Find out what one psychology professor says about cross-cultural relationships.
Academic research on cross-cultural couples has tended toward the negative, said Kyle Killian, an associate professor of psychology at York University, Canada's third largest, in an Alumni Matters article. But time has brought an increase in the number of intercultural couples as well as an increase in social acceptance.
Recent studies do not suggest that there's a greater likelihood of separation and divorce in cross-cultural marriages, Killian said in an interview with loveandblueberries.com. Killian aims to spread this updated, more positive message with the new 12-chapter book he co-edited, Intercultural Couples: Exploring Diveristy in Intimate Relationships.
"In the past, intercultural relationships were quite taboo. There wasn't a lot of acceptance within families for intercultural or interracial relationships. Also, 20 or 30 years ago, a lot of academic studies tended to be problem-saturated. Intercultural couples were seen as problematic," said Killian in the loveandblueberries.com interview.
Killian looked closely at Canada's increasingly multicultural society, "where one in five is an immigrant, one is six is a visible minority and where it's more likely now that a relationship is going to be a cross-cultural situation," he said.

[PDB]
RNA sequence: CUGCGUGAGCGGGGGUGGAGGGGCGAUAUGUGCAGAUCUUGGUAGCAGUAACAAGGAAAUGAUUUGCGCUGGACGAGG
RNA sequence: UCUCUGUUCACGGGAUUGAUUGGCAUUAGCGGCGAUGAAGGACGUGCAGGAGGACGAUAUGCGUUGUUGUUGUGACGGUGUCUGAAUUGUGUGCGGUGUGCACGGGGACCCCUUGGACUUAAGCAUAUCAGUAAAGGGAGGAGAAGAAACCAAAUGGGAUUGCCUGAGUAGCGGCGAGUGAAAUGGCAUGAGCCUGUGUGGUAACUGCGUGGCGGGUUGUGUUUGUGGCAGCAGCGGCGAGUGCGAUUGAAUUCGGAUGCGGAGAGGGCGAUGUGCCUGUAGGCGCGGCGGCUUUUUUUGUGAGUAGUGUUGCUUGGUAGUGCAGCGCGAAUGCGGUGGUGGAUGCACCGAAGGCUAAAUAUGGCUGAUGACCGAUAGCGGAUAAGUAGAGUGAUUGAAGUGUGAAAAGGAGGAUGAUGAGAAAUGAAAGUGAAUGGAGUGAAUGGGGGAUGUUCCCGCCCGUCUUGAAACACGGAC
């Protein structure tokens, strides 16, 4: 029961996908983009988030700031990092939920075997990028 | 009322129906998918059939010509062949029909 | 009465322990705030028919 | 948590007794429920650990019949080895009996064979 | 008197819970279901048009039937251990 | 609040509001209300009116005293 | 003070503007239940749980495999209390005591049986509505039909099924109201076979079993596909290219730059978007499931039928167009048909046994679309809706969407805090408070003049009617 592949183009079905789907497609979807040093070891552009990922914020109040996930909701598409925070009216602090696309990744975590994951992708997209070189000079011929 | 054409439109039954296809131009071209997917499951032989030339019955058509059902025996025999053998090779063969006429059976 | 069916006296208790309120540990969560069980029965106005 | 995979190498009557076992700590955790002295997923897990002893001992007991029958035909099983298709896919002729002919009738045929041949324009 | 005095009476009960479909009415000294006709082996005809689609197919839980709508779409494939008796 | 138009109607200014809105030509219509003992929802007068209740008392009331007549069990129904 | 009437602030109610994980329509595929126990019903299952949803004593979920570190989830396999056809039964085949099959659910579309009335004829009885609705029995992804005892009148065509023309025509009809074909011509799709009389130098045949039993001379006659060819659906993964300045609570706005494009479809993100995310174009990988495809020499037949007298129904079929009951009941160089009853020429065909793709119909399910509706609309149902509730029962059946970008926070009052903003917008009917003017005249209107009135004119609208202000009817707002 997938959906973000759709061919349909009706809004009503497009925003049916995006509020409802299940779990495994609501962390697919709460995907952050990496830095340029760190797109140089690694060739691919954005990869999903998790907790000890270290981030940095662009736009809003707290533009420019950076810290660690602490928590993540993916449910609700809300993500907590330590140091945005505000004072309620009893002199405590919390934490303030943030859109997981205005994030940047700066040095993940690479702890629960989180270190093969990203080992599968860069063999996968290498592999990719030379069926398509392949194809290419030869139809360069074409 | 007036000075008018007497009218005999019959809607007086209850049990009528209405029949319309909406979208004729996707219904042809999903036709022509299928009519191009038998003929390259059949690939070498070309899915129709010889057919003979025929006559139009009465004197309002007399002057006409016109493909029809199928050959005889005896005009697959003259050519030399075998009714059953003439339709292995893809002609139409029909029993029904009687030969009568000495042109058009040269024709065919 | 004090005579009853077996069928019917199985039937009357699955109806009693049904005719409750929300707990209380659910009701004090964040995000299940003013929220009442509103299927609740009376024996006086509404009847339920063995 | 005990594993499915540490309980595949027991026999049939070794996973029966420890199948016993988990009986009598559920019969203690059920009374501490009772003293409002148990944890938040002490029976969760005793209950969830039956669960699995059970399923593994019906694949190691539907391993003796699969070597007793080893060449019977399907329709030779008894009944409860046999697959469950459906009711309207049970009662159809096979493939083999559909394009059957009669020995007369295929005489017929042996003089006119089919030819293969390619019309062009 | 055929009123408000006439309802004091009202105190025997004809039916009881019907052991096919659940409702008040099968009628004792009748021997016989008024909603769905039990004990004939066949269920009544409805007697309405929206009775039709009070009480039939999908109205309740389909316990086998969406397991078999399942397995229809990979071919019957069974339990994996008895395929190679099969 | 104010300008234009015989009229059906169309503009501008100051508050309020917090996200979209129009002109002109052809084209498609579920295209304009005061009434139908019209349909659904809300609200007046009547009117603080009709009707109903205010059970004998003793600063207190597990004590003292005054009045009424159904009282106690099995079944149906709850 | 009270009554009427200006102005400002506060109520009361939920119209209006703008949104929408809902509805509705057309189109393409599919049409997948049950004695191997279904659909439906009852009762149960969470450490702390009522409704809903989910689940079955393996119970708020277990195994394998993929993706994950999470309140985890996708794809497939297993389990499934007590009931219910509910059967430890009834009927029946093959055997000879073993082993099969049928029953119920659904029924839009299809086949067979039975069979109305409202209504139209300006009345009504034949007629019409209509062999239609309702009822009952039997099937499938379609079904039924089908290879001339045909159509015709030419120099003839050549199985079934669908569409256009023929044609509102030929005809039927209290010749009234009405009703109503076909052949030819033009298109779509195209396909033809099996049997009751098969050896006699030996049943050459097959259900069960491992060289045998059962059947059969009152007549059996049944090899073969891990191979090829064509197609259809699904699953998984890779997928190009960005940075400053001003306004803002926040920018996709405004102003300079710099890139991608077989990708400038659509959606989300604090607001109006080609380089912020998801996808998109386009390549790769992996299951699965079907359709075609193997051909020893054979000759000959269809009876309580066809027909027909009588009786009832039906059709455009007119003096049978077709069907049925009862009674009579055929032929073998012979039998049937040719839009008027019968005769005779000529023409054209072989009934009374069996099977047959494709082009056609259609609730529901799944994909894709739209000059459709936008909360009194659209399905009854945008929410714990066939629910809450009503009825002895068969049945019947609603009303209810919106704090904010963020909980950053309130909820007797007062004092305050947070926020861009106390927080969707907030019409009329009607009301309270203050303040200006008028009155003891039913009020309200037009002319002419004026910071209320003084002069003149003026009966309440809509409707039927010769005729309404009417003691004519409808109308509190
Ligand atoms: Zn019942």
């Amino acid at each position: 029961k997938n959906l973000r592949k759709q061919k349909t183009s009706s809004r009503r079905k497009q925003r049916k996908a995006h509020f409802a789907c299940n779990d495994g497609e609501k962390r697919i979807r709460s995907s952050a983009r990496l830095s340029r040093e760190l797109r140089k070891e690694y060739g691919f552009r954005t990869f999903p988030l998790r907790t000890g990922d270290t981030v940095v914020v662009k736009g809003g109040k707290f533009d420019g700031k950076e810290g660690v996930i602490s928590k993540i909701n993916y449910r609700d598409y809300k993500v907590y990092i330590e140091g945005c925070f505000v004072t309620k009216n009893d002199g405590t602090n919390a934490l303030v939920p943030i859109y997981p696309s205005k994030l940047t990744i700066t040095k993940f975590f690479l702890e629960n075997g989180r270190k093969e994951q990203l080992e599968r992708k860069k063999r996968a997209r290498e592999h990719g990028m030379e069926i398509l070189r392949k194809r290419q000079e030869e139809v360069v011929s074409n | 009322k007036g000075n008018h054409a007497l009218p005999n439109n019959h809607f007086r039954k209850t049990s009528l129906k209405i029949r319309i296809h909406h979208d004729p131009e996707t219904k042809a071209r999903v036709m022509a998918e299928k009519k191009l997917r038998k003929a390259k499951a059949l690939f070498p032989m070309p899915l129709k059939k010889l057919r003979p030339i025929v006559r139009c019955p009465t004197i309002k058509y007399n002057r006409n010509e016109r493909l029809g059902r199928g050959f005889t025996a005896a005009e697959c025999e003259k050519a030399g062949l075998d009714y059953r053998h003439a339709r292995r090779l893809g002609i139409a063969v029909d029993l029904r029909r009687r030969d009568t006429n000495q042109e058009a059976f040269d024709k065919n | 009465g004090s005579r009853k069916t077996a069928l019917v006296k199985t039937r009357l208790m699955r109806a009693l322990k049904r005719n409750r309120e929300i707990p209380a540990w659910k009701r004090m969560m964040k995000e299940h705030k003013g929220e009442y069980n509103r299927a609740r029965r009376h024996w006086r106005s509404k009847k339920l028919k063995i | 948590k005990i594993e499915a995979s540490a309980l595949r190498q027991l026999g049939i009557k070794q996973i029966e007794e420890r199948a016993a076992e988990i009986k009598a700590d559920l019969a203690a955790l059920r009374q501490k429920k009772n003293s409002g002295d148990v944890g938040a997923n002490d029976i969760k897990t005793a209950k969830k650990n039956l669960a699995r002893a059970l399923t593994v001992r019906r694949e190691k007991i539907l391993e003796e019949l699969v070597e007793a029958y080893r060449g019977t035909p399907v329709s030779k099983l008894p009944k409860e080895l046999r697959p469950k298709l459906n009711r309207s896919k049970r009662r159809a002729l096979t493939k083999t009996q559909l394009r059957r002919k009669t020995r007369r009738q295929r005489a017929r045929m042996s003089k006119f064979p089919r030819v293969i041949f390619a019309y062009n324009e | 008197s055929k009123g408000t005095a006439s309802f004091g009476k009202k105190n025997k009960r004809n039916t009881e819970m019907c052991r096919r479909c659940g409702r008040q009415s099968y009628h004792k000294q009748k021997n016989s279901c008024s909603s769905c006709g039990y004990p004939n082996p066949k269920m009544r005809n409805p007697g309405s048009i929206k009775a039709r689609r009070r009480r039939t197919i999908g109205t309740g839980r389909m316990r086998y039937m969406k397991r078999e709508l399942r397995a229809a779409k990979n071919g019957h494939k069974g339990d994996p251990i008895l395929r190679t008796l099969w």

While all relationships are challenging and complicated, couples in intercultural relationships do have an additional layer of complexity to wade through.
"Culture is a little like water to a fish – we're in it but we're not necessarily aware of our culture until we encounter someone who doesn't share all of our beliefs and customs and rituals" said Killian in the interview. "At first, what's most familiar to us seems like the way to do it. Encountering someone else means finding ways to do things that are exciting, fresh and new. Sometimes it's so unfamiliar that it's not something you immediately embrace. But if you want the relationship to survive, you have to be inclusive of both partner's traditions."
The book takes an optimistic look at intercultural relationships while acknowledging and exploring the unique struggles couples from diverse cultural and ethnic backgrounds may face.